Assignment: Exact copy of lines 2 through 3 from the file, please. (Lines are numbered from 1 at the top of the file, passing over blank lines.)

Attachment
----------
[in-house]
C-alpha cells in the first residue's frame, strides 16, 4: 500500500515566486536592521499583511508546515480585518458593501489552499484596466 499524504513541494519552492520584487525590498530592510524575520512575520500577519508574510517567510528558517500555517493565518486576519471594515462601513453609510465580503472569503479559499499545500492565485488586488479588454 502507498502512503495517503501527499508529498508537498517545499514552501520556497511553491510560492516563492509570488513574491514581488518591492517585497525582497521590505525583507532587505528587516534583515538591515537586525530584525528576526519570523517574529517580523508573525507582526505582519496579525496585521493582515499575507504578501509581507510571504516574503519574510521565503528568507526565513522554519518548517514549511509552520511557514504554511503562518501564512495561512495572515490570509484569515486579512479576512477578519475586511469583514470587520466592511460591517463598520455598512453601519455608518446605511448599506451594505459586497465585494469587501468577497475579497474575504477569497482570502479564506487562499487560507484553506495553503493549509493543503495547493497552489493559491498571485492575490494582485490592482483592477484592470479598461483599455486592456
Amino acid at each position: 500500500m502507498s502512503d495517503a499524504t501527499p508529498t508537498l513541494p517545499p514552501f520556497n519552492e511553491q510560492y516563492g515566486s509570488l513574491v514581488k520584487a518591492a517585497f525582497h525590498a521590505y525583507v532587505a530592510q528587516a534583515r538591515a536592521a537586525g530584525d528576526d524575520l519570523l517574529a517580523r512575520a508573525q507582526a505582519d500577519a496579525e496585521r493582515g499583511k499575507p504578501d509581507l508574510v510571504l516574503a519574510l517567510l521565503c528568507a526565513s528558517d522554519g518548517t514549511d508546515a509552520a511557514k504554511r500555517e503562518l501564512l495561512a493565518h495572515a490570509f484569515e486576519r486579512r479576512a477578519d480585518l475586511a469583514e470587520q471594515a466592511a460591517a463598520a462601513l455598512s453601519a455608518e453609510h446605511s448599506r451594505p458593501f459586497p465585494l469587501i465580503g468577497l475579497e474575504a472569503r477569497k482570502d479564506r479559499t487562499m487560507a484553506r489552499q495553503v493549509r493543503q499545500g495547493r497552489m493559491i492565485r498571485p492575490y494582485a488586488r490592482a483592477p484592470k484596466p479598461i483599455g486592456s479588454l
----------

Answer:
C-alpha cells in the first residue's frame, strides 16, 4: 500500500515566486536592521499583511508546515480585518458593501489552499484596466 499524504513541494519552492520584487525590498530592510524575520512575520500577519508574510517567510528558517500555517493565518486576519471594515462601513453609510465580503472569503479559499499545500492565485488586488479588454 502507498502512503495517503501527499508529498508537498517545499514552501520556497511553491510560492516563492509570488513574491514581488518591492517585497525582497521590505525583507532587505528587516534583515538591515537586525530584525528576526519570523517574529517580523508573525507582526505582519496579525496585521493582515499575507504578501509581507510571504516574503519574510521565503528568507526565513522554519518548517514549511509552520511557514504554511503562518501564512495561512495572515490570509484569515486579512479576512477578519475586511469583514470587520466592511460591517463598520455598512453601519455608518446605511448599506451594505459586497465585494469587501468577497475579497474575504477569497482570502479564506487562499487560507484553506495553503493549509493543503495547493497552489493559491498571485492575490494582485490592482483592477484592470479598461483599455486592456
Amino acid at each position: 500500500m502507498s502512503d495517503a499524504t501527499p508529498t508537498l513541494p517545499p514552501f520556497n519552492e511553491q510560492y516563492g515566486s509570488l513574491v514581488k520584487a518591492a517585497f525582497h525590498a521590505y525583507v532587505a530592510q528587516a534583515r538591515a536592521a537586525g530584525d528576526d524575520l519570523l517574529a517580523r512575520a508573525q507582526a505582519d500577519a496579525e496585521r493582515g499583511k499575507p504578501d509581507l508574510v510571504l516574503a519574510l517567510l521565503c528568507a526565513s528558517d522554519g518548517t514549511d508546515a509552520a511557514k504554511r500555517e503562518l501564512l495561512a493565518h495572515a490570509f484569515e486576519r486579512r479576512a477578519d480585518l475586511a469583514e470587520q471594515a466592511a460591517a463598520a462601513l455598512s453601519a455608518e453609510h446605511s448599506r451594505p458593501f459586497p465585494l469587501i465580503g468577497l475579497e474575504a472569503r477569497k482570502d479564506r479559499t487562499m487560507a484553506r489552499q495553503v493549509r493543503q499545500g495547493r497552489m493559491i492565485r498571485p492575490y494582485a488586488r490592482a483592477p484592470k484596466p479598461i483599455g486592456s479588454l